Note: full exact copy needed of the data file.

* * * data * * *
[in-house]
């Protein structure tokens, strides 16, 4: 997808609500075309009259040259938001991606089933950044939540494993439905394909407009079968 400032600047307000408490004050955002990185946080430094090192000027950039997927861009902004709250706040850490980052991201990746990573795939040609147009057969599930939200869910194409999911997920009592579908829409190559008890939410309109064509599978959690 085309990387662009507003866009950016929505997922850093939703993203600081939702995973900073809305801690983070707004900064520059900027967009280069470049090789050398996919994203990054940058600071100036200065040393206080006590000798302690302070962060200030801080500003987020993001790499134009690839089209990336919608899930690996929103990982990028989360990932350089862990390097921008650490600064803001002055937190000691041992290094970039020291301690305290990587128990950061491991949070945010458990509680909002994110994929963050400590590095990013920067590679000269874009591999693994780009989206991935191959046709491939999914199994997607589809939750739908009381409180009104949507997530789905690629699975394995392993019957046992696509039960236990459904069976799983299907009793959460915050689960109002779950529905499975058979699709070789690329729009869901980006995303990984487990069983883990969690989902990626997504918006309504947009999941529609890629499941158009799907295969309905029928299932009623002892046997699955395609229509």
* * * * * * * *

[in-house]
């Protein structure tokens, strides 16, 4: 997808609500075309009259040259938001991606089933950044939540494993439905394909407009079968 400032600047307000408490004050955002990185946080430094090192000027950039997927861009902004709250706040850490980052991201990746990573795939040609147009057969599930939200869910194409999911997920009592579908829409190559008890939410309109064509599978959690 085309990387662009507003866009950016929505997922850093939703993203600081939702995973900073809305801690983070707004900064520059900027967009280069470049090789050398996919994203990054940058600071100036200065040393206080006590000798302690302070962060200030801080500003987020993001790499134009690839089209990336919608899930690996929103990982990028989360990932350089862990390097921008650490600064803001002055937190000691041992290094970039020291301690305290990587128990950061491991949070945010458990509680909002994110994929963050400590590095990013920067590679000269874009591999693994780009989206991935191959046709491939999914199994997607589809939750739908009381409180009104949507997530789905690629699975394995392993019957046992696509039960236990459904069976799983299907009793959460915050689960109002779950529905499975058979699709070789690329729009869901980006995303990984487990069983883990969690989902990626997504918006309504947009999941529609890629499941158009799907295969309905029928299932009623002892046997699955395609229509």